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Using the COVID-19 crisis as an example, Jonathan Williams shares how researchers can take familiar focus group research principles and apply them to the online space.
“If the internet can be seen as the world’s largest focus group, how can we make the most of this amazing resource to get insights that help anticipate the future, in a more agile way?”
Like me you’ve probably heard these words, or something similar, many times. I heard them again recently on a webinar, spoken by the head of insights of one of the world’s largest health and well-being companies. The recent COVID crisis has been accelerating these conversations and the push for better digital insight solutions. We’ve known for a long time the answers to many of our questions already exist out there online. Now is the time to embrace the digital solutions that help us find them.
If you’ve worked with the outputs from social media monitoring and analytics tools, you may have found they rarely deliver the deeper, more qualitative insights that add a much needed rich layer of emotional human understanding. All too often social solutions pipe in huge data sets where the focus is maximizing coverage. Great if you want to size and track conversations and trends at topline level. Not so great if you’re digging for nuggets of rich qualitative insight.
Typically, a social media data set will be swamped by the relative noise of Twitter and Instagram chatter. Finding the key nuggets of insight and connecting them together becomes challenging, often because the best potential sources of insight aren’t included in the data set to begin with. It’s a bit like trying to do consumer qualitative research by saying, “Let’s ask everybody about everything and then use complex search terms to find the answer.” Anyone who’s struggled with Boolean searches will likely empathize with this. As one frustrated client said about their experience of Boolean searches, “If I knew which search terms to brief I wouldn’t need to do the research in the first place.”
The answer, I believe, is to take the principles we are familiar with from traditional focus group research and apply them in a similar way to the online space; the principle of sampling. We should see the choice of sources as part of the problem solving and creative process, not an exercise in volume and coverage.
Uncovering new insights
For any given question we should choose online sources that stretch our thinking on a particular subject, that dig into parallel and analogous worlds to uncover new insights. This means combining a rich mix of sources (consumer, expert, brand and cultural) drawn from a range of areas chosen for how they expand a view of any given topic, not ensure 100% coverage of a narrowly defined topic.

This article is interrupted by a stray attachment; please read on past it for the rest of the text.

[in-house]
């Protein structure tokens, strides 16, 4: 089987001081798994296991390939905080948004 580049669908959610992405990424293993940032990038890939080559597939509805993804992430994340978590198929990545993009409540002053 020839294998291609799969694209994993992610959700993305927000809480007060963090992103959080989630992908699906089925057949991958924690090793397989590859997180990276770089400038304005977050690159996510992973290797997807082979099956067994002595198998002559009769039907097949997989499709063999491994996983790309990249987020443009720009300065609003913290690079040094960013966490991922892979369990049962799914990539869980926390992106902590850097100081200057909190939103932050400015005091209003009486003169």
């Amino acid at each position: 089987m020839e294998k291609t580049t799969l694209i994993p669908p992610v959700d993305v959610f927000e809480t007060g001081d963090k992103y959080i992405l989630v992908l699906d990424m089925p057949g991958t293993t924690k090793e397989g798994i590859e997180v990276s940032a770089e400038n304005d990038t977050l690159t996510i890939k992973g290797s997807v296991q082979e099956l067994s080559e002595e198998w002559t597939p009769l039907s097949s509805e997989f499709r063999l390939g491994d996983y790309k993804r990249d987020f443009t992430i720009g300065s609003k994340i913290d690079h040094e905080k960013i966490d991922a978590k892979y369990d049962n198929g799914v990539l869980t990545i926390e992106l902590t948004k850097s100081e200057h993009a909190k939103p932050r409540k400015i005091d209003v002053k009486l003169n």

I’ve used this sample based, parallel worlds sourcing principle. For example, when one brand asked us to explore what time meant to people, we sampled websites about gap years, bucket lists, retirement, the work-life balance of entrepreneurs and even terminal illness. This approach provided a far richer source of insight than any social media search on time would have done. This example is somewhat esoteric but helps demonstrate the principle, a principle which has worked successfully for questions spanning trends, cultural insight, consumer targets, positioning, purpose innovation and comms development.
COVID-19: long-term impact
More recently, we ran research into COVID-19 and the long-term impact of social distancing to anticipate what the new normal might be. The social distancing experience is so new to people, they’re at the very start of this journey and would likely struggle to predict or articulate their future response to an evolving situation. We needed to go beyond people’s experience of COVID-19 today to find insights into the long-term human impact.
So, we sampled online sources where people are talking about other life changing and traumatic experience that have led to isolation, loneliness and separation, and where they had come through these experiences and found their new normal. Experiences such as divorce, imprisonment, losing your life partner, suffering from severe illness, mental health issues, working in isolating jobs, self-isolating through adventure, retirement, ageing and loneliness. These are not easy experiences for anyone, and from the shared online conversations and resources we saw, there were very human stories of trauma, uncertainty, loss … but also of coping, resilience and renewal.
We analyzed these stories and experiences, and identified four human insight themes that may provide us with clues for what a post COVID-19 future may be like. We found that:
The discovery phase
Sampling online sources and digging into parallel worlds in this way is a fresh approach to exploratory qualitative insight and provides a more agile alternative in the discovery phase of projects. The source material for analysis is far more extensive, rich, and diverse than traditional consumer research, the results just as rich and insightful. And it’s a global digital solution, which can be done for a fraction of the time and cost of traditional methodologies.
Now more than ever I believe it’s the time to embrace new digital insight solutions and unlock the depth of rich human insights that can be found online.